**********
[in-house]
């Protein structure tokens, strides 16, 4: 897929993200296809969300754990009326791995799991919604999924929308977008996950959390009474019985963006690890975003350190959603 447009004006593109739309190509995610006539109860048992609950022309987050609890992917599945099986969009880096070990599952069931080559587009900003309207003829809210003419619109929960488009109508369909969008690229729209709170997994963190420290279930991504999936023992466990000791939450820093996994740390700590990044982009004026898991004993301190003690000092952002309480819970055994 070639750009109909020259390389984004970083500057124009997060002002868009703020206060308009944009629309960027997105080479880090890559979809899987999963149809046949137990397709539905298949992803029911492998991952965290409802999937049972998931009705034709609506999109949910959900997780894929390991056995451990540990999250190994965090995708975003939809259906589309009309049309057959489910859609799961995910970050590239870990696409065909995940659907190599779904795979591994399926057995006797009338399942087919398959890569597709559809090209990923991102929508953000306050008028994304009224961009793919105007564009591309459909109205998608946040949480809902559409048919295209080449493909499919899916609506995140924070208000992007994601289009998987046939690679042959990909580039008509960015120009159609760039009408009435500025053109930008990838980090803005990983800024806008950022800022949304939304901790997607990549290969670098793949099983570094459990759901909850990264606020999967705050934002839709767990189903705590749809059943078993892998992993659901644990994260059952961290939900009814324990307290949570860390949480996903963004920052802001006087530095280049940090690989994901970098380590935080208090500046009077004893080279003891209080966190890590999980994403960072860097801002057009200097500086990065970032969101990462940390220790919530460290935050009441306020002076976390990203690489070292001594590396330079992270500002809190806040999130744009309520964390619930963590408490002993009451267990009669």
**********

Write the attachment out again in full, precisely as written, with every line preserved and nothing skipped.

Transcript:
[in-house]
């Protein structure tokens, strides 16, 4: 897929993200296809969300754990009326791995799991919604999924929308977008996950959390009474019985963006690890975003350190959603 447009004006593109739309190509995610006539109860048992609950022309987050609890992917599945099986969009880096070990599952069931080559587009900003309207003829809210003419619109929960488009109508369909969008690229729209709170997994963190420290279930991504999936023992466990000791939450820093996994740390700590990044982009004026898991004993301190003690000092952002309480819970055994 070639750009109909020259390389984004970083500057124009997060002002868009703020206060308009944009629309960027997105080479880090890559979809899987999963149809046949137990397709539905298949992803029911492998991952965290409802999937049972998931009705034709609506999109949910959900997780894929390991056995451990540990999250190994965090995708975003939809259906589309009309049309057959489910859609799961995910970050590239870990696409065909995940659907190599779904795979591994399926057995006797009338399942087919398959890569597709559809090209990923991102929508953000306050008028994304009224961009793919105007564009591309459909109205998608946040949480809902559409048919295209080449493909499919899916609506995140924070208000992007994601289009998987046939690679042959990909580039008509960015120009159609760039009408009435500025053109930008990838980090803005990983800024806008950022800022949304939304901790997607990549290969670098793949099983570094459990759901909850990264606020999967705050934002839709767990189903705590749809059943078993892998992993659901644990994260059952961290939900009814324990307290949570860390949480996903963004920052802001006087530095280049940090690989994901970098380590935080208090500046009077004893080279003891209080966190890590999980994403960072860097801002057009200097500086990065970032969101990462940390220790919530460290935050009441306020002076976390990203690489070292001594590396330079992270500002809190806040999130744009309520964390619930963590408490002993009451267990009669």